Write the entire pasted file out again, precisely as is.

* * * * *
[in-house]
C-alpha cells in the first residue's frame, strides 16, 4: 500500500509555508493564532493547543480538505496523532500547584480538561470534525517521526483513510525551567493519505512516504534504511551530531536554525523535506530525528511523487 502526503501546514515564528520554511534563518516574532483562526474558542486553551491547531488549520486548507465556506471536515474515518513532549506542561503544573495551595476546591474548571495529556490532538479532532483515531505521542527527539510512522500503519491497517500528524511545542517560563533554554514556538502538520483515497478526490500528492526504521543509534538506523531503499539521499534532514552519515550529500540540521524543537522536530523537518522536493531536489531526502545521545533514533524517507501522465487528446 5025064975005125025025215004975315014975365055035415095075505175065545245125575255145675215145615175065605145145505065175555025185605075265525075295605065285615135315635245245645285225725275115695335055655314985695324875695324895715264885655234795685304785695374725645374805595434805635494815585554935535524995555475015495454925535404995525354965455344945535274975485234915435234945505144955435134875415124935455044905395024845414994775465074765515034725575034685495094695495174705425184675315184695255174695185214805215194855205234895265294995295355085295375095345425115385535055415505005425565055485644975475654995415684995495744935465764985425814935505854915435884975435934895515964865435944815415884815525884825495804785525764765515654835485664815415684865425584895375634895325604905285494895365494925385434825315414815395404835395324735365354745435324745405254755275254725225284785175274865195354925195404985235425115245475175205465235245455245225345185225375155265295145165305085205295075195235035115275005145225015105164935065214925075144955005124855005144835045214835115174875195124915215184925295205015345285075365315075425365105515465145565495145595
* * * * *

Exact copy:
[in-house]
C-alpha cells in the first residue's frame, strides 16, 4: 500500500509555508493564532493547543480538505496523532500547584480538561470534525517521526483513510525551567493519505512516504534504511551530531536554525523535506530525528511523487 502526503501546514515564528520554511534563518516574532483562526474558542486553551491547531488549520486548507465556506471536515474515518513532549506542561503544573495551595476546591474548571495529556490532538479532532483515531505521542527527539510512522500503519491497517500528524511545542517560563533554554514556538502538520483515497478526490500528492526504521543509534538506523531503499539521499534532514552519515550529500540540521524543537522536530523537518522536493531536489531526502545521545533514533524517507501522465487528446 5025064975005125025025215004975315014975365055035415095075505175065545245125575255145675215145615175065605145145505065175555025185605075265525075295605065285615135315635245245645285225725275115695335055655314985695324875695324895715264885655234795685304785695374725645374805595434805635494815585554935535524995555475015495454925535404995525354965455344945535274975485234915435234945505144955435134875415124935455044905395024845414994775465074765515034725575034685495094695495174705425184675315184695255174695185214805215194855205234895265294995295355085295375095345425115385535055415505005425565055485644975475654995415684995495744935465764985425814935505854915435884975435934895515964865435944815415884815525884825495804785525764765515654835485664815415684865425584895375634895325604905285494895365494925385434825315414815395404835395324735365354745435324745405254755275254725225284785175274865195354925195404985235425115245475175205465235245455245225345185225375155265295145165305085205295075195235035115275005145225015105164935065214925075144955005124855005144835045214835115174875195124915215184925295205015345285075365315075425365105515465145565495145595